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Oscillation-Induced Signal Transmission and Gating in Neural Circuits

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Jahnke,  Sven
Max Planck Research Group Network Dynamics, Max Planck Institute for Dynamics and Self-Organization, Max Planck Society;

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Memmesheimer,  Raoul Martin
Max Planck Research Group Network Dynamics, Max Planck Institute for Dynamics and Self-Organization, Max Planck Society;

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Timme,  Marc
Max Planck Research Group Network Dynamics, Max Planck Institute for Dynamics and Self-Organization, Max Planck Society;

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Citation

Jahnke, S., Memmesheimer, R. M., & Timme, M. (2014). Oscillation-Induced Signal Transmission and Gating in Neural Circuits. PLoS Computational Biology, 10(12): 1003940. doi:10.1371/journal.pcbi.1003940.


Cite as: http://hdl.handle.net/11858/00-001M-0000-0029-0EDF-A
Abstract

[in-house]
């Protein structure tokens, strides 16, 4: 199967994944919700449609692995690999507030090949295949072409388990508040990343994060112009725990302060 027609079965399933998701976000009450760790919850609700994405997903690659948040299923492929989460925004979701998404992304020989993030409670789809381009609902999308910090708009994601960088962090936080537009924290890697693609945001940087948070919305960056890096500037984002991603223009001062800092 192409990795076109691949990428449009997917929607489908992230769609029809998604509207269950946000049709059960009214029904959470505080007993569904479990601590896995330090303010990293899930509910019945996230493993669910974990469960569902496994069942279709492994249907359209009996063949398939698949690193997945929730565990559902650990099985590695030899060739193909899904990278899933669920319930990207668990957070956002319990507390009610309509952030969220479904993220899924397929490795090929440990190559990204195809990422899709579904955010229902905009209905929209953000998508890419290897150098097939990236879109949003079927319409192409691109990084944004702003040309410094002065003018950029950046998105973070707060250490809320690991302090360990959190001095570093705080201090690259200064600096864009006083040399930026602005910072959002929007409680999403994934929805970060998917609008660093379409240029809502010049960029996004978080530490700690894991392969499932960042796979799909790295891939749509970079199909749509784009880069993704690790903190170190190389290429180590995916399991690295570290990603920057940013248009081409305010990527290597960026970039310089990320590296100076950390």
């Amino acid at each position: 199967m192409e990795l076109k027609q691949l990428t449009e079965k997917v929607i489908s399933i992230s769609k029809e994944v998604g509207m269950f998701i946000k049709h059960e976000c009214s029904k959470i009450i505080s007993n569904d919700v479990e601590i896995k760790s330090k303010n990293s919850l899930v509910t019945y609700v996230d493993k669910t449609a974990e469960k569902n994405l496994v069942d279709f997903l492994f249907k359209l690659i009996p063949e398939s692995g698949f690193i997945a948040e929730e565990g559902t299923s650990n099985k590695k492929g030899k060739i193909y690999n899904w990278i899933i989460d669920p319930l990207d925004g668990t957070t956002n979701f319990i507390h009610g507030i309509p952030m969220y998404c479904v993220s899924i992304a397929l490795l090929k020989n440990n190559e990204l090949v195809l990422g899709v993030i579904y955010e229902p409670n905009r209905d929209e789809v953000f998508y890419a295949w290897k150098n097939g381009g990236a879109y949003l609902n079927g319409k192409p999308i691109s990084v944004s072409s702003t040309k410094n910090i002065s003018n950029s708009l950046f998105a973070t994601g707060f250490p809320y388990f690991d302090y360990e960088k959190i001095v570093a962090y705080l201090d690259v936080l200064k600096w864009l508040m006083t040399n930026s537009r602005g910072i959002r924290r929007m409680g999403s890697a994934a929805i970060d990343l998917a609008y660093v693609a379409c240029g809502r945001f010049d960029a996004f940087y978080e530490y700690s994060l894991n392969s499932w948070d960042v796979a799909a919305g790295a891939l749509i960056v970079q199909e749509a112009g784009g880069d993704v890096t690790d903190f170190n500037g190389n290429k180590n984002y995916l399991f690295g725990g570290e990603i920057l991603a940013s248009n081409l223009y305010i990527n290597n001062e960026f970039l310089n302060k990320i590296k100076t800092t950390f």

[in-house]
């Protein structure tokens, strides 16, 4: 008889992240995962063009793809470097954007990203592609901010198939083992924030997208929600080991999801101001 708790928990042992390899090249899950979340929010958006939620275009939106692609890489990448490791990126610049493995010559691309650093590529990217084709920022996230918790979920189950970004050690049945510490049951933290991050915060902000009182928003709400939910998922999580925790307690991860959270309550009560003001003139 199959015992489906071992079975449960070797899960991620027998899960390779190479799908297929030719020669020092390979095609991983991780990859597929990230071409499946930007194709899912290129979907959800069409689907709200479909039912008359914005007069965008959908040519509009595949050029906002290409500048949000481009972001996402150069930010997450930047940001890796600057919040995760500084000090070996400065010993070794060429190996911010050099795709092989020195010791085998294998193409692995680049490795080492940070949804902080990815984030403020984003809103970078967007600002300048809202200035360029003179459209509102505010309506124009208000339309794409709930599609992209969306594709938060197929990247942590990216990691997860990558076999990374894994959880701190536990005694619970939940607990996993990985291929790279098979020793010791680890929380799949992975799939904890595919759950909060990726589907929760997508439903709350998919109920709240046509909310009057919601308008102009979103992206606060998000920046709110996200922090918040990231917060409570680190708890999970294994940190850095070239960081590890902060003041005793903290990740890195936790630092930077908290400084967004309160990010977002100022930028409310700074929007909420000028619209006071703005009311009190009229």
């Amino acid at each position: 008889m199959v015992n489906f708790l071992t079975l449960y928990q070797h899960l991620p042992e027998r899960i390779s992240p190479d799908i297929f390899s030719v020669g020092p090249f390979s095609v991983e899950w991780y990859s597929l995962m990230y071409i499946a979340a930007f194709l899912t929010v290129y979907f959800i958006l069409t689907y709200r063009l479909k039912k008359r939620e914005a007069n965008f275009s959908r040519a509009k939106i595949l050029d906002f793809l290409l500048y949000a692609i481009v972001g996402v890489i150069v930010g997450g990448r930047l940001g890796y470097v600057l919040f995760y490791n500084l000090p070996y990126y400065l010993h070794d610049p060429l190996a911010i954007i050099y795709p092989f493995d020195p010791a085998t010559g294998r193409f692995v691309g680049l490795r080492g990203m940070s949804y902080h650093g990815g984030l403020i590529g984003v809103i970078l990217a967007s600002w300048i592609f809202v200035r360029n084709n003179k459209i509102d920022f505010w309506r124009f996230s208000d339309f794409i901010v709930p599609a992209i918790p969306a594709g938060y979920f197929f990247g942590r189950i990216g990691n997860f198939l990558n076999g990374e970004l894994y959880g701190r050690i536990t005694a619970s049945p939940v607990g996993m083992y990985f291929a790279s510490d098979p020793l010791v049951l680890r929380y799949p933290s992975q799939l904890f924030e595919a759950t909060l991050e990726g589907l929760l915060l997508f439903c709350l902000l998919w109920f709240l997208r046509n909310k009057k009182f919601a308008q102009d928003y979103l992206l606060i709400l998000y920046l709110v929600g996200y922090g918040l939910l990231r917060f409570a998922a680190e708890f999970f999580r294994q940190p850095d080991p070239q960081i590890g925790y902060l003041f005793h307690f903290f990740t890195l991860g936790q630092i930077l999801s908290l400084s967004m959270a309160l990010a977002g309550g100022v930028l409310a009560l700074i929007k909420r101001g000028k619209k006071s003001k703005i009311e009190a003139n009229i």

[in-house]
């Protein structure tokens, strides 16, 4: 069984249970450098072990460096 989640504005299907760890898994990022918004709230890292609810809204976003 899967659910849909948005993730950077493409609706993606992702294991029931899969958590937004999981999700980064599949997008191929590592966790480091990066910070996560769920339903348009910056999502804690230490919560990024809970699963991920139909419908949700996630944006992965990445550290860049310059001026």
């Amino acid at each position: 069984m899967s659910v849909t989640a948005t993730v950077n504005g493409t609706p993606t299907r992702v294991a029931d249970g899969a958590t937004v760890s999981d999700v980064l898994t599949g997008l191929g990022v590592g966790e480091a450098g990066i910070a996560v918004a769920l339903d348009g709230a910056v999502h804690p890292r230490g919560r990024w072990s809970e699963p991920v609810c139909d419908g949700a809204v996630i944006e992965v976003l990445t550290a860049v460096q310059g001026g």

Reliable signal transmission constitutes a key requirement for neural circuit function. The propagation of synchronous pulse packets through recurrent circuits is hypothesized to be one robust form of signal transmission and has been extensively studied in computational and theoretical works. Yet, although external or internally generated oscillations are ubiquitous across neural systems, their influence on such signal propagation is unclear. Here we systematically investigate the impact of oscillations on propagating synchrony. We find that for standard, additive couplings and a net excitatory effect of oscillations, robust propagation of synchrony is enabled in less prominent feed-forward structures than in systems without oscillations. In the presence of non-additive coupling (as mediated by fast dendritic spikes), even balanced oscillatory inputs may enable robust propagation. Here, emerging resonances create complex locking patterns between oscillations and spike synchrony. Interestingly, these resonances make the circuits capable of selecting specific pathways for signal transmission. Oscillations may thus promote reliable transmission and, in co-action with dendritic nonlinearities, provide a mechanism for information processing by selectively gating and routing of signals. Our results are of particular interest for the interpretation of sharp wave/ripple complexes in the hippocampus, where previously learned spike patterns are replayed in conjunction with global high-frequency oscillations. We suggest that the oscillations may serve to stabilize the replay.